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Mannix | Come To California (
The recent arrival of 'Come To California', the second Mannix album, initially set alarm bells ringing, not in any great anticipation, but purely for the fact that it was a double CD and that albums of such length are invariable too long. That concern was then exacerbated when I read that the contents could only be construed as the not eagerly awaited return of the concept album! But, having since properly acquainted myself with the contents and the concept I can reassure anyone who might have been similarly concerned that my fears were without foundation. Although spread across 2 CDs the entire duration of the album is actually no longer than that of a single disc. Singer-songwriter Joe Mannix elected for the idea of a 2 CD set for the album, concerned that the attention span of some listeners may have meant that the songs on the latter part of a single CD disc may not get heard as often as he felt they deserved. An arguable point admittedly for serious music fans, but what this also enabled him to do was to divide the concept, a transcontinental love story of two distinct halves, across the two discs. 'Come To California' tells the story of the ill fated love affair of the main protagonist who travels from his native New York, in pursuit of what he feels at the outset of his journey to be the love of his life, across the United States to California. The resulting song cycle encompasses the gamut of emotions and travails, from the anticipation, excitement and euphoria he feels at the journey's outset via the despair, anger and frustration as the relationship turns sour, until eventually, on his return he realises that he's survived relatively unscathed by the experience. Or possibly not! Don't let the conceptual storyline deter you as the songs stand up very well in isolation. Joe Mannix conveys the range of emotions demanded by the easy to follow narrative in effortless style, balancing melody and phrasing with aplomb in the process. Apart from the other members of the band, Chris Peck, Toby Graham and Todd LeCuyer, who provide the core of the album's instrumentation, additional guests include the Rooks' Michael Mazzarella and Kristin Pinell. With songs of the calibre of the excellent piano backed title track, the driving Take My Blues Away, the laid back West Coast pop groove of Sunset And Vine and the angry blues-drenched nightmare of Gasoline, 'Come To California' is a journey well worth going the distance for.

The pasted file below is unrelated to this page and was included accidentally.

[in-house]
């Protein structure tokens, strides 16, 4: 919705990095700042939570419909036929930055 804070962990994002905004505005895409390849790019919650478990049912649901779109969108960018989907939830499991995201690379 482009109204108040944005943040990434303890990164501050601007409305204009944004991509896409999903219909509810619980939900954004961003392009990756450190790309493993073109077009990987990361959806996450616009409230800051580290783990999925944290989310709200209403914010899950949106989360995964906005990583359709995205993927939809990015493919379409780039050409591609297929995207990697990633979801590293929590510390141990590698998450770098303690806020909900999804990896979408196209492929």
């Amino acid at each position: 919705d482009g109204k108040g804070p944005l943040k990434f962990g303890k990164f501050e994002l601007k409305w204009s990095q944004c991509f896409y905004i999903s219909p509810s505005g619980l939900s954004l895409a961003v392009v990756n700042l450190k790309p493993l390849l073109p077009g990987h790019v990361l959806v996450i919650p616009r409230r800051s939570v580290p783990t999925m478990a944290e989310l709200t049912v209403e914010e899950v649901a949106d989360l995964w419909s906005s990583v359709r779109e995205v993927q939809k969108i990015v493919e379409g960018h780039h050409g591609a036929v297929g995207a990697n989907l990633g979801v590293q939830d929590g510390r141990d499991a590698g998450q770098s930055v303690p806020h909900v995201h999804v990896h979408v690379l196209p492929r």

Geraint Jones
October 2001